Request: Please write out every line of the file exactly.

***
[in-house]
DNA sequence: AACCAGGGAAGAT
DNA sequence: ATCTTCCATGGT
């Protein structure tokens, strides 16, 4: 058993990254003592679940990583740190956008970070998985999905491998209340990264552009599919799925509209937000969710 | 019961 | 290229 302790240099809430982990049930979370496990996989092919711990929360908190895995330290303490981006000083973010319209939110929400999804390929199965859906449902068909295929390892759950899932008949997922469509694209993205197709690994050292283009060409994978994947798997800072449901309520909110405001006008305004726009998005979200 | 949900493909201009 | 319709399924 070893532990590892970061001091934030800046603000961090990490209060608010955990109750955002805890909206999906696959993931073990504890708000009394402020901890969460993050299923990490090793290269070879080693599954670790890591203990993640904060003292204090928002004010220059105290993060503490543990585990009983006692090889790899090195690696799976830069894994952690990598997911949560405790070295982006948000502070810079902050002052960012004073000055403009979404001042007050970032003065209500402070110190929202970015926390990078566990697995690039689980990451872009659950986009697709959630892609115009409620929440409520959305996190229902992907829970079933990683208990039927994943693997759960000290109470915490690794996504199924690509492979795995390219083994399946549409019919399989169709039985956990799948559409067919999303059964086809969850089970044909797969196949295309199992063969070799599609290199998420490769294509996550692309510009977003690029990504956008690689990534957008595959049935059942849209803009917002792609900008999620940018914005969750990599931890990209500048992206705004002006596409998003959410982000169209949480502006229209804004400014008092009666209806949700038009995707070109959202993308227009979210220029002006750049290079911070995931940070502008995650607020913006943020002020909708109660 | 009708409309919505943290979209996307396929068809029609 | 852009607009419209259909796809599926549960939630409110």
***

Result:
[in-house]
DNA sequence: AACCAGGGAAGAT
DNA sequence: ATCTTCCATGGT
């Protein structure tokens, strides 16, 4: 058993990254003592679940990583740190956008970070998985999905491998209340990264552009599919799925509209937000969710 | 019961 | 290229 302790240099809430982990049930979370496990996989092919711990929360908190895995330290303490981006000083973010319209939110929400999804390929199965859906449902068909295929390892759950899932008949997922469509694209993205197709690994050292283009060409994978994947798997800072449901309520909110405001006008305004726009998005979200 | 949900493909201009 | 319709399924 070893532990590892970061001091934030800046603000961090990490209060608010955990109750955002805890909206999906696959993931073990504890708000009394402020901890969460993050299923990490090793290269070879080693599954670790890591203990993640904060003292204090928002004010220059105290993060503490543990585990009983006692090889790899090195690696799976830069894994952690990598997911949560405790070295982006948000502070810079902050002052960012004073000055403009979404001042007050970032003065209500402070110190929202970015926390990078566990697995690039689980990451872009659950986009697709959630892609115009409620929440409520959305996190229902992907829970079933990683208990039927994943693997759960000290109470915490690794996504199924690509492979795995390219083994399946549409019919399989169709039985956990799948559409067919999303059964086809969850089970044909797969196949295309199992063969070799599609290199998420490769294509996550692309510009977003690029990504956008690689990534957008595959049935059942849209803009917002792609900008999620940018914005969750990599931890990209500048992206705004002006596409998003959410982000169209949480502006229209804004400014008092009666209806949700038009995707070109959202993308227009979210220029002006750049290079911070995931940070502008995650607020913006943020002020909708109660 | 009708409309919505943290979209996307396929068809029609 | 852009607009419209259909796809599926549960939630409110």